AJD: Do you feel like Hollywood almost ruined your life at all? I mean you see all those “E! True Hollywood Stories” about young stars dealing with having and losing fame? Do you see yourself as part of that?

DC: I went through a really bad time. I went through about five years where I could not get a job. It was really a bad time. I think where I am now, is where I should be. I think that is the way it is for everyone... You kind of go through a bad time and then bounce back. Well, not everyone. People with cancer -- that’s not necessarily true for them.

AJD: Was that the low point in your acting career?

DC: (Slightly annoyed.) Yeah. When there’s no acting career that’s a low point.

AJD: Which role do you get recognized for the most?

DC: Summer School. And I did a small thing on Will & Grace last year and I get recognized for that because, well, that’s popular.

AJD: What was your most surreal Hollywood moment?

DC: My first sort of introduction to surreal weird experiences was many years ago when I was just starting out -- like 18 or 19 years old -- I was invited to this party at Tim Matheson’s house and it was up in the Hollywood Hills and I was very excited to go this thing. And I walked in, and somebody had tracked dog shit into the house, so there was this horrible smell in the house, and there were all these people in the house trying to ignore it and being really beautiful. That sort of summed up Hollywood for me.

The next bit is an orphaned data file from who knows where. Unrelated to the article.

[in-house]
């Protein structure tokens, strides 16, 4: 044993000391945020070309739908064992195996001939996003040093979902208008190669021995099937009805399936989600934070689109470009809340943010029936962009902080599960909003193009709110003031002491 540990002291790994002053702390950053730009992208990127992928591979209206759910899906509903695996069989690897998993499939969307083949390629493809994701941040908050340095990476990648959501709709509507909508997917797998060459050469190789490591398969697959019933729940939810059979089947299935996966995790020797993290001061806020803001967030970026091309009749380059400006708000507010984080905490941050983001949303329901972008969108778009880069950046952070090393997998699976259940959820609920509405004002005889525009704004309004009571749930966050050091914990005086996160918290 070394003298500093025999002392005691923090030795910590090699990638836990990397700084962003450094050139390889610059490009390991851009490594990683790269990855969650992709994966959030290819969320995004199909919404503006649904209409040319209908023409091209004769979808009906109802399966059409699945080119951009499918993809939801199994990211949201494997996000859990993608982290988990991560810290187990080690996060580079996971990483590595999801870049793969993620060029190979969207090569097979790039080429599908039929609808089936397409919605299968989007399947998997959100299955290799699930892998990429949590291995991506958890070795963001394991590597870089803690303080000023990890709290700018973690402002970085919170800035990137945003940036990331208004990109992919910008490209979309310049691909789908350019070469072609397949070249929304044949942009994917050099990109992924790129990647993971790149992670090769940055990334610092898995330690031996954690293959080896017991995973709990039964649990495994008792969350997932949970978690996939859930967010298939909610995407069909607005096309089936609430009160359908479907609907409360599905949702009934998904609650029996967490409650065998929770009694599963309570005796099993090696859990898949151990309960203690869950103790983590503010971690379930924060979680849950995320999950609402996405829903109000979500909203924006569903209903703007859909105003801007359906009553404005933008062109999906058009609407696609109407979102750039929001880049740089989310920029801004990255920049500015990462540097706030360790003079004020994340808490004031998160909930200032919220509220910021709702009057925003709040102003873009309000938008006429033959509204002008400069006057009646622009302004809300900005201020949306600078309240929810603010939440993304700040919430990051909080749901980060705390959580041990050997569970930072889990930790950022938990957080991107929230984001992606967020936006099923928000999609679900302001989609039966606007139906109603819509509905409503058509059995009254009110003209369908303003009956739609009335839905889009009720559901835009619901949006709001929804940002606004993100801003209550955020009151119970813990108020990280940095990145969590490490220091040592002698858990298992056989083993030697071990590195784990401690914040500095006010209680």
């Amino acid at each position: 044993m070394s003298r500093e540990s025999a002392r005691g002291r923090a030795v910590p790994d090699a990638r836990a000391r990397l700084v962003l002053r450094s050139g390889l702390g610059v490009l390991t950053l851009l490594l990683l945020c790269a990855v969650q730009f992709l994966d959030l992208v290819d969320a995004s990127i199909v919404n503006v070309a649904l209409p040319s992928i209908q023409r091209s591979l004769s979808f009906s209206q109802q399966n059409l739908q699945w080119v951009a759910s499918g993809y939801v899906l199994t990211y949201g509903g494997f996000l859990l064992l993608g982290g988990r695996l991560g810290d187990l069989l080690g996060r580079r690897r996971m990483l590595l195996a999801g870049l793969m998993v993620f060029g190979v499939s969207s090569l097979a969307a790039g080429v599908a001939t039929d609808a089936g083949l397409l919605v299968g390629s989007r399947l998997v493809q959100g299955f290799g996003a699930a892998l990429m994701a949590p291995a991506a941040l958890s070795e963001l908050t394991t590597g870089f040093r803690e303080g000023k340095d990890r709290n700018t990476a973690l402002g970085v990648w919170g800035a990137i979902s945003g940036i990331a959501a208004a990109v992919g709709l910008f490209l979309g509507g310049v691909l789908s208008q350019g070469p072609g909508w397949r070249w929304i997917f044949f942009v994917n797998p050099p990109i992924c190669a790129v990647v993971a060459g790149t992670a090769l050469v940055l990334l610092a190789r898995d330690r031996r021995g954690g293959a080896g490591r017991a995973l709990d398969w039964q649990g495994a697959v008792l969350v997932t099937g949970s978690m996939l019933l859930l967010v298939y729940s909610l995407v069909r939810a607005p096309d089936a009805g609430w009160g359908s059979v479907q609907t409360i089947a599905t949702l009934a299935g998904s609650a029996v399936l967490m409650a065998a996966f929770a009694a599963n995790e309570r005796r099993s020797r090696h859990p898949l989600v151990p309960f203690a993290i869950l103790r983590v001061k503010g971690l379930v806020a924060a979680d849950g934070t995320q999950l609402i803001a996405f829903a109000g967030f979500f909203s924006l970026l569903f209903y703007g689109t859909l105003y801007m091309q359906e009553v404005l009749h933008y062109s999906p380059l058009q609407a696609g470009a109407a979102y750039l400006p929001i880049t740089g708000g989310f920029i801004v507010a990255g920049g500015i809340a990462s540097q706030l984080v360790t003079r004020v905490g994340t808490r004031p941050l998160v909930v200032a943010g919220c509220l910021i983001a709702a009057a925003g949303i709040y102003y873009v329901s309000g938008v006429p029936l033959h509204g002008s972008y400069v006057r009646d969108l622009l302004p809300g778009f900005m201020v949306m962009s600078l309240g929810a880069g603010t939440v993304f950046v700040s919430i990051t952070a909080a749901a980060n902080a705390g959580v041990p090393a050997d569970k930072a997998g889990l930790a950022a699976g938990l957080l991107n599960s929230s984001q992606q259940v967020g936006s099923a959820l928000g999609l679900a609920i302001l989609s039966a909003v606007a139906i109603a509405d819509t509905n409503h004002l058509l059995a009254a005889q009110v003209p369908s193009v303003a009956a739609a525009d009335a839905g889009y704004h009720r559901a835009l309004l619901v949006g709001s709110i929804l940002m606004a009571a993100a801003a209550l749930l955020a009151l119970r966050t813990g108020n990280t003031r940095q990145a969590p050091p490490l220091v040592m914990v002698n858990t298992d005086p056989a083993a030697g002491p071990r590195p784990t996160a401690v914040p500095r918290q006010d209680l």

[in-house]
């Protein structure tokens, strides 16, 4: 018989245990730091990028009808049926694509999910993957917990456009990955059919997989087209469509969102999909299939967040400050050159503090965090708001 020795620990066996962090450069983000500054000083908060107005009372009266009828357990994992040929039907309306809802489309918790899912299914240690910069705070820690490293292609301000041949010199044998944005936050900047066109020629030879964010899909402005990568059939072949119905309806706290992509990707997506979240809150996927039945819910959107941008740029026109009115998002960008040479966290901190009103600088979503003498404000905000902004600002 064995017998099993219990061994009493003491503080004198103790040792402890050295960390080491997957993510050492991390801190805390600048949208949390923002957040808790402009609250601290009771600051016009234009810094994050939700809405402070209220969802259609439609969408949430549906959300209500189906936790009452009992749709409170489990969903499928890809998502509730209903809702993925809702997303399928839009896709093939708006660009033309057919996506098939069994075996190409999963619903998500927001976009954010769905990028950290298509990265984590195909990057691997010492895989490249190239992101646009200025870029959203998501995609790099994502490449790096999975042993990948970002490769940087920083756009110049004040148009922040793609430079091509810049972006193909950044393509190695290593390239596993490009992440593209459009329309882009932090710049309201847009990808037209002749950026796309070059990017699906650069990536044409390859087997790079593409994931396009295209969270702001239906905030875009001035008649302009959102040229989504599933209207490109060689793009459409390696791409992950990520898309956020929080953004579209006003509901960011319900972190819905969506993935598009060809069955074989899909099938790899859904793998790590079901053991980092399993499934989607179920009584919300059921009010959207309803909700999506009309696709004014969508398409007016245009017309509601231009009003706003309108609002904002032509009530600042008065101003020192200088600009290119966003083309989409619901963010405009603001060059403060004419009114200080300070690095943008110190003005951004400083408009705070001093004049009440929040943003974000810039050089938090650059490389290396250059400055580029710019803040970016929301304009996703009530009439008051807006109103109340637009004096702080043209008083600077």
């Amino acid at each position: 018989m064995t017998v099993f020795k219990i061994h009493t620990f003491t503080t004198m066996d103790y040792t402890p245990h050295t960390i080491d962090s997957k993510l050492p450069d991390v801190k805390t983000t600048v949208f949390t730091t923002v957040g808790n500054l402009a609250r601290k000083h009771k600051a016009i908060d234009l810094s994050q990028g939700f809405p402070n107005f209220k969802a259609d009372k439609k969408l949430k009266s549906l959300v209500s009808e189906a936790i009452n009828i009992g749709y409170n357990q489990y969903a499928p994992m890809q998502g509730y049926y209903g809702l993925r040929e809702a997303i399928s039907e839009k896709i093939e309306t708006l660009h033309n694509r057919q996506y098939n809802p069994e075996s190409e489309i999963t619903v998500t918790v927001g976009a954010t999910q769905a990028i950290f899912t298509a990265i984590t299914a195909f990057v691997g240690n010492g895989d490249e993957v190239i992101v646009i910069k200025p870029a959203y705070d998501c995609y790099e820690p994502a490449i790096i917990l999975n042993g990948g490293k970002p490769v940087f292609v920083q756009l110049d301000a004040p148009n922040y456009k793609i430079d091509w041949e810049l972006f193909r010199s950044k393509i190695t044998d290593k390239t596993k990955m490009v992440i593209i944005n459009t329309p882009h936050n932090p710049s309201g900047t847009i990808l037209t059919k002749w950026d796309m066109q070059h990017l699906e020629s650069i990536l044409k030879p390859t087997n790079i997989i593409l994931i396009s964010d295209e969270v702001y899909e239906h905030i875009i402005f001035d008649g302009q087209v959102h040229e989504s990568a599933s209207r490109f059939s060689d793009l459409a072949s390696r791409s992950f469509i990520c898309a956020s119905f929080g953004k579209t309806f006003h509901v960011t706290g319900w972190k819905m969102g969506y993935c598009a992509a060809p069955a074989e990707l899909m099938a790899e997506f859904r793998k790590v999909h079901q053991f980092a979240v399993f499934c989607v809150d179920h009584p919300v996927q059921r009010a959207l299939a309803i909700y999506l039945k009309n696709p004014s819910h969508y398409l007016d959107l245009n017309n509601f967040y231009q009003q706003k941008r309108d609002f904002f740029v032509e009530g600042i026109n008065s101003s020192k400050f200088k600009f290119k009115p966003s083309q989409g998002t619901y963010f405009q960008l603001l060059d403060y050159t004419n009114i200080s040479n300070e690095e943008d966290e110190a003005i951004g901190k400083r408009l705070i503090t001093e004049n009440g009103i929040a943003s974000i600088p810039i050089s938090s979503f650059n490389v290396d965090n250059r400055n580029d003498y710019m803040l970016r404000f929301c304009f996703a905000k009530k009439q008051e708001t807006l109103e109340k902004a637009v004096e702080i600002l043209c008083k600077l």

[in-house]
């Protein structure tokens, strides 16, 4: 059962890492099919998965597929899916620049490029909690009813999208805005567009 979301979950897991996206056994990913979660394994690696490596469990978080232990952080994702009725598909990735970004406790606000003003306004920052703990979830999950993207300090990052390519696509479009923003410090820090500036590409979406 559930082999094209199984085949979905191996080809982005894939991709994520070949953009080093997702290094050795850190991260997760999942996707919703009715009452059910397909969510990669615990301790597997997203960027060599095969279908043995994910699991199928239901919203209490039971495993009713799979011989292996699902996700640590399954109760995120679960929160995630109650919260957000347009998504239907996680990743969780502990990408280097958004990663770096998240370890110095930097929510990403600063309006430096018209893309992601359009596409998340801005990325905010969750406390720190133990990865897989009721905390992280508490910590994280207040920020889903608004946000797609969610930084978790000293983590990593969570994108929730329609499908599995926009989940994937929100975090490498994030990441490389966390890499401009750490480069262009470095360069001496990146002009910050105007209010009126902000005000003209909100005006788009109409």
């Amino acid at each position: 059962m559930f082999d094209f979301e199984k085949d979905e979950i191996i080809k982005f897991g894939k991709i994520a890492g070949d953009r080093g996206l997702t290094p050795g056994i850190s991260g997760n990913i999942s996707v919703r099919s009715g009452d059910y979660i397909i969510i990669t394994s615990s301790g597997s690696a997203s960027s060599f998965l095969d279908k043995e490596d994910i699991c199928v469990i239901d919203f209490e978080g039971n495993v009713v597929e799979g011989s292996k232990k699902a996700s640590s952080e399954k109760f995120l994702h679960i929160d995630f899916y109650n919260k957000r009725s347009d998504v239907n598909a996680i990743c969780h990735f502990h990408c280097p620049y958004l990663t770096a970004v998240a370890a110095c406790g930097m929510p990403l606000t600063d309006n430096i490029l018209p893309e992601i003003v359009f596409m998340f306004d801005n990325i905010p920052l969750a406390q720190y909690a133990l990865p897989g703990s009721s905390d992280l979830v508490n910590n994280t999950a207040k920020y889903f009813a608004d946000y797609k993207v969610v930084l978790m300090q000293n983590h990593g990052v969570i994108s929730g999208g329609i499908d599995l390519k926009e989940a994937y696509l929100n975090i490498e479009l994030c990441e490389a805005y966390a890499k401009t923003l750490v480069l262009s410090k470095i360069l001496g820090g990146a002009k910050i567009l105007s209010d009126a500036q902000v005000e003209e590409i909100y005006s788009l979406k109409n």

AJD: Was there a point in your career where you got a swelled head?

DC: I thought that I would have a bigger career than I did. I don’t know if it was a swelled head, but the expectations exceeded the reality.

AJD: Was there ever a role that you turned down or auditioned for that would have put you to another level?

DC: Yeah, there were a couple of those. The most obvious one was “Chandler” in Friends. And I read for the part of the brother on Wings. There were a slew of them. The Judd Nelson part in The Breakfast Club. I mean Summer School served me really well and I got a lot of work from that, but I did think there would be more than there was.

AJD: When people make fun of you, what part do they make fun of?

DC: My eyebrows.

AJD: Nice. Do people ever yank on them?

DC: Not recently.

AJD: Nobody’s EVER yanked on them?

DC: Well, babies, I guess.

AJD: People yank on mine all the time.

DC: Sorry to hear that. But people are too scared of mine to do that. In high school I had long hair that hung over them. I didn’t realize how big they were until I started trying to be professionally good looking.

AJD: Did people ever call you “dick nose”?

DC: No. But, my last name is Eichelberry. So any combination of Dickelberry, Eicheldick. Were you ever called dick nose?

AJD: Well, yes. Dick-nosed Italian.

DC: Well, that should be your porn name.


Dean Cameron is actually a busy guy these days. You can catch him in the NBC show “Mister Sterling” and find out more of his numerous side projects at his website,